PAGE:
The 2 degrees (3.5 deg F) presumes that anything higher risks catastrophe for life on earth. It comes from the civic-minded and unimpeachable folks at the Intergovernmental Panel on Climate Change. They said so in their 2007 AR4 report. Therefore, it’s still climate chaos gospel, even though their 2013 AR5 report waffled on this point, IPCC bureaucrats massaged the “science” to make sure it corresponded to their politics and previous proclamations, and IPCC reports are replete with errors, stupidity and fraud.
Indeed, the IPCC’s analyses for biological impacts from any climate changes are purely speculative – but obviously quite profitable for Gore, McKibben and IPCC pseudo-scientists. Predictions of doom mean never having to say you’re sorry, even if you’re wrong every time. Just collect your next paycheck.
In reality, numerous scientists disagree with the IPCC on this (and a lot more), and say such moderate warming would probably be beneficial for humans, wildlife and planet. By contrast, 2 degrees C of cooling could be dangerous or even disastrous, especially by reducing growing seasons and arable cropland, and forcing us to plow a lot more temperate zone wildlife habitats to feed hungry people.
The 565 gigatons presumes that this much carbon dioxide in the atmosphere will hit a “tipping point,” beyond which global temperatures would climb uncontrollably. There is no evidence whatsoever for this. Heck, the fact that average global temperatures have not budged in 16 years, despite steadily climbing CO2 levels, underscores how wrong and useless IPCC models, predictions and junk science have been.
Finally, according to McKibben, corporations now have enough oil, gas and coal in their reserves to spew 2,795 gigatons of carbon dioxide into the atmosphere. And they’re planning to burn it all! (This number does not reflect the enormous growth in petroleum reserves, due to recent discoveries and the ability of hydraulic fracturing to unlock another century of oil, natural gas and natural gas liquids that supply over 80% of the energy that makes modern civilizations, living standards and life spans possible.)
All these numbers and statements are presented with such passion that you’re almost convinced they were written by ancient seers on scrolls discovered in a Middle Eastern cave, foretelling a future plot by Romanum Imperium Petroleum. Or perhaps the mystical numbers were handed down on stone tablets – presumably granite, not anything made from nasty carbon-based rocks like limestone or marble!
Mr. McKibben has had no qualms about jumping in bed with the Middle Eastern fossil fuel industry, to fight the evil Western fossil fuel industry. Aljazeera America seems to be the official home for his so-called “documentary,” to rally True Believers to the cause of fighting “carbon pollution.”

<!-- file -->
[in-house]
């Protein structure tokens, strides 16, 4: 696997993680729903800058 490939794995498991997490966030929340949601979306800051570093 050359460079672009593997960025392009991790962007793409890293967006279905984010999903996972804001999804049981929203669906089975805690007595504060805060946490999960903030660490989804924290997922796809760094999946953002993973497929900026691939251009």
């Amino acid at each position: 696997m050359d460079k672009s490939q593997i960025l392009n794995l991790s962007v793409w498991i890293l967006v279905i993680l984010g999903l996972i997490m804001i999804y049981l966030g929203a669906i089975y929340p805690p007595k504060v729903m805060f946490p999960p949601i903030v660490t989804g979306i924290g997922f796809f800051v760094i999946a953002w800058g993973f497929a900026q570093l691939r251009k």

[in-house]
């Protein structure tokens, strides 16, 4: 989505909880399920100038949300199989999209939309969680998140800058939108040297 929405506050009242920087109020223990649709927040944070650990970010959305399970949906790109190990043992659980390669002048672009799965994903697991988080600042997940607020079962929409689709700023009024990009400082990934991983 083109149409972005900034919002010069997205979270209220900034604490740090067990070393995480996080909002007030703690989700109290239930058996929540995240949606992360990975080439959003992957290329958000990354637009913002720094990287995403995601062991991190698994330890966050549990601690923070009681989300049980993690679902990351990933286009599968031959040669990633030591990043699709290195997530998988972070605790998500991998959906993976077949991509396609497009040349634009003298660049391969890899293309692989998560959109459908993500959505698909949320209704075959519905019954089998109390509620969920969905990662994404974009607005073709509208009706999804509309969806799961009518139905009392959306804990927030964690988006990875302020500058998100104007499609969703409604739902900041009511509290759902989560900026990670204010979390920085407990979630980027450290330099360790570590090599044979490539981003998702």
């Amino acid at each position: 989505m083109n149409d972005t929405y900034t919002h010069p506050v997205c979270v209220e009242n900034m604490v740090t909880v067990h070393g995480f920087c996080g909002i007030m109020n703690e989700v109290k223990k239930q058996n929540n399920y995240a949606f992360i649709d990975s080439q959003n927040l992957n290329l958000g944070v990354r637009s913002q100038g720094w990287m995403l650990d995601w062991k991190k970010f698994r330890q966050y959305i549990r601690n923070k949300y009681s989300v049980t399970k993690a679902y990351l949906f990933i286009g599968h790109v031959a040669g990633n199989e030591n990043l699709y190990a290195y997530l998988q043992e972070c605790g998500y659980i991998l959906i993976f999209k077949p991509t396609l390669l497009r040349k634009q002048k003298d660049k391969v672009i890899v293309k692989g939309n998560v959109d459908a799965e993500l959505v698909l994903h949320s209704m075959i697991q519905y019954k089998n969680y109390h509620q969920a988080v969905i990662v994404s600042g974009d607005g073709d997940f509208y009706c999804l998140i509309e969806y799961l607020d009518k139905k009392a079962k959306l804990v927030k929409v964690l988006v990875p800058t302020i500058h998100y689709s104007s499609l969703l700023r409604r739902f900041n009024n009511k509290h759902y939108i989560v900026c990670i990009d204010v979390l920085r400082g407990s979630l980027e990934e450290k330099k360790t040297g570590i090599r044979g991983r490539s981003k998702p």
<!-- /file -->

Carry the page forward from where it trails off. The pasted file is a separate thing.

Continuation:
Just because his buddies Al Gore and Rajandra Pachauri made tens of millions of dollars off carbon trading schemes, before the EU carbon market collapsed, is no reason people should be suspicious of Mr. McK’s alliances, numbers or intentions. After all, numbers don’t lie, especially when “green” credentials promote “green” alternative energy schemes and bring in so many “greenback” dollars. Do the math.
Tobacco-industry supporter Al Gore
Asked by the ABC to comment on Prime Minister Tony Abbott’s view that climate change isn’t linked to the Australian bushfires, Big Oil millionaire Al Gore launches into a smearing speech about tobacco corruption:
"Well, it’s not my place to get involved in your politics, but it reminds me of politicians here in the United States who got a lot of support from the tobacco companies and who argued to the public that there was absolutely no connection between smoking cigarettes and lung cancer.
And for 40 years the tobacco companies were able to persuade pliant politicians within their grip to tell the public what they wanted them to tell them."
Gore is far better qualified to talk about politicians in the grip of tobacco companies than he is to discuss Australian fires. As the New York Times reported in 1996:
"Six years after Vice President Al Gore’s older sister died of lung cancer in 1984, he was still accepting campaign contributions from tobacco interests. Four years after she died, while campaigning for President in North Carolina, he boasted of his experiences in the tobacco fields and curing barns of his native Tennessee. And it took several years after Nancy Gore Hunger’s death for Mr. Gore and his parents to stop growing tobacco on their own farms in Carthage, Tenn."
Here’s Gore in 1988: